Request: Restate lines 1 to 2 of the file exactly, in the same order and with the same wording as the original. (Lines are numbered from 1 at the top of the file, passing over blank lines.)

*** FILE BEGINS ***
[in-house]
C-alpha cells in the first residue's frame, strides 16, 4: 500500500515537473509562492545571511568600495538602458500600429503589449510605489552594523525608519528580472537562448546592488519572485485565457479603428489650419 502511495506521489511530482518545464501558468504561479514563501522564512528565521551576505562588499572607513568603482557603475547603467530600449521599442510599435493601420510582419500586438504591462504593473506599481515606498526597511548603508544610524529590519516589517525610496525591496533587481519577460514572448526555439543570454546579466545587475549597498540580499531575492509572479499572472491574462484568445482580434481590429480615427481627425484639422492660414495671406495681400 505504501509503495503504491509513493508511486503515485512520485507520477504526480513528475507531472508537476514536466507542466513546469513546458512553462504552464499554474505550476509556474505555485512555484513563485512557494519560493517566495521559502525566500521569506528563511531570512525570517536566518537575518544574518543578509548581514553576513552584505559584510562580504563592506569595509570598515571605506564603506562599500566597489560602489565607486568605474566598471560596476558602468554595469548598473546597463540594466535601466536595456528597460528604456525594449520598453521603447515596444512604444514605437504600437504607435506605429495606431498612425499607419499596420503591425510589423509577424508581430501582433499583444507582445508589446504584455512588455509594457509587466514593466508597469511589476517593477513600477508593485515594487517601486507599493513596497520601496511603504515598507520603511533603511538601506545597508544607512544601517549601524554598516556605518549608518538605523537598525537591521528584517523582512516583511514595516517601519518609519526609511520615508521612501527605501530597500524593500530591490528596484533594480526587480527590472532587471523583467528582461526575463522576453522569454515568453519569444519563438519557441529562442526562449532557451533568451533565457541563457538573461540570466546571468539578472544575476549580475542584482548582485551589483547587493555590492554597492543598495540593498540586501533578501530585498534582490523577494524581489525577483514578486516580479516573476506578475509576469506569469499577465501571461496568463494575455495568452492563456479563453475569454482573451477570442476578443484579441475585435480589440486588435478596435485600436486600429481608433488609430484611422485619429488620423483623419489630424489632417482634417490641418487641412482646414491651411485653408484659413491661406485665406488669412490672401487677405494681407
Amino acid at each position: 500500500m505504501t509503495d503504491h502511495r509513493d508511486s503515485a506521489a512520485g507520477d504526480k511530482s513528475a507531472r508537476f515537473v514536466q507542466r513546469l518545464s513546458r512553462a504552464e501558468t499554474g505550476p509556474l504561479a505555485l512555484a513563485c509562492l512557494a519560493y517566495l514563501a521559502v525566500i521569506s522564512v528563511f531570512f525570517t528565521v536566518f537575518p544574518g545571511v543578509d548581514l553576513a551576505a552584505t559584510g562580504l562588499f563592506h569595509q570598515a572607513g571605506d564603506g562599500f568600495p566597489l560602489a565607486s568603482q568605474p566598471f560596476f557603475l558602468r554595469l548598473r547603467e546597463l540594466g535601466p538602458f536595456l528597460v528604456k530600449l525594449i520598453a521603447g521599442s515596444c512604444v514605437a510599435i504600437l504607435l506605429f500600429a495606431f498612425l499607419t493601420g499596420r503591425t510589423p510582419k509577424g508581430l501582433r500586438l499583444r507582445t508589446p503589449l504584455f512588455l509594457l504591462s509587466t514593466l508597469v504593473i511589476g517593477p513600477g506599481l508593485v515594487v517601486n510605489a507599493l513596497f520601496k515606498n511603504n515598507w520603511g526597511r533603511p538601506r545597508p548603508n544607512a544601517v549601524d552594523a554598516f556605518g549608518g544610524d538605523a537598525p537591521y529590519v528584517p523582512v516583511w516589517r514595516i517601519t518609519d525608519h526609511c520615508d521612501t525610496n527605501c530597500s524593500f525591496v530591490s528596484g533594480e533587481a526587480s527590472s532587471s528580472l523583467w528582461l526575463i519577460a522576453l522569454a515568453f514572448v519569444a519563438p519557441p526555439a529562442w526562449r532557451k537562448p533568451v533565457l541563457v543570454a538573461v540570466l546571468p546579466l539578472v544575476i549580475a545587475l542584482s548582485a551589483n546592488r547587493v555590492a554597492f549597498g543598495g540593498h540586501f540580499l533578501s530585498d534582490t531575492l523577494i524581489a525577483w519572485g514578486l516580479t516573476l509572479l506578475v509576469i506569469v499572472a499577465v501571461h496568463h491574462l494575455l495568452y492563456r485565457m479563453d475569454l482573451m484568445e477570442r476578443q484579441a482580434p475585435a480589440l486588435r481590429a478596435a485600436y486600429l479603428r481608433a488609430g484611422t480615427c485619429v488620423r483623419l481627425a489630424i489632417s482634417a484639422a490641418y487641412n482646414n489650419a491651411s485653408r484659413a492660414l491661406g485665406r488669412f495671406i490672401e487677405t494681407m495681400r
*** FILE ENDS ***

[in-house]
C-alpha cells in the first residue's frame, strides 16, 4: 500500500515537473509562492545571511568600495538602458500600429503589449510605489552594523525608519528580472537562448546592488519572485485565457479603428489650419 502511495506521489511530482518545464501558468504561479514563501522564512528565521551576505562588499572607513568603482557603475547603467530600449521599442510599435493601420510582419500586438504591462504593473506599481515606498526597511548603508544610524529590519516589517525610496525591496533587481519577460514572448526555439543570454546579466545587475549597498540580499531575492509572479499572472491574462484568445482580434481590429480615427481627425484639422492660414495671406495681400 505504501509503495503504491509513493508511486503515485512520485507520477504526480513528475507531472508537476514536466507542466513546469513546458512553462504552464499554474505550476509556474505555485512555484513563485512557494519560493517566495521559502525566500521569506528563511531570512525570517536566518537575518544574518543578509548581514553576513552584505559584510562580504563592506569595509570598515571605506564603506562599500566597489560602489565607486568605474566598471560596476558602468554595469548598473546597463540594466535601466536595456528597460528604456525594449520598453521603447515596444512604444514605437504600437504607435506605429495606431498612425499607419499596420503591425510589423509577424508581430501582433499583444507582445508589446504584455512588455509594457509587466514593466508597469511589476517593477513600477508593485515594487517601486507599493513596497520601496511603504515598507520603511533603511538601506545597508544607512544601517549601524554598516556605518549608518538605523537598525537591521528584517523582512516583511514595516517601519518609519526609511520615508521612501527605501530597500524593500530591490528596484533594480526587480527590472532587471523583467528582461526575463522576453522569454515568453519569444519563438519557441529562442526562449532557451533568451533565457541563457538573461540570466546571468539578472544575476549580475542584482548582485551589483547587493555590492554597492543598495540593498540586501533578501530585498534582490523577494524581489525577483514578486516580479516573476506578475509576469506569469499577465501571461496568463494575455495568452492563456479563453475569454482573451477570442476578443484579441475585435480589440486588435478596435485600436486600429481608433488609430484611422485619429488620423483623419489630424489632417482634417490641418487641412482646414491651411485653408484659413491661406485665406488669412490672401487677405494681407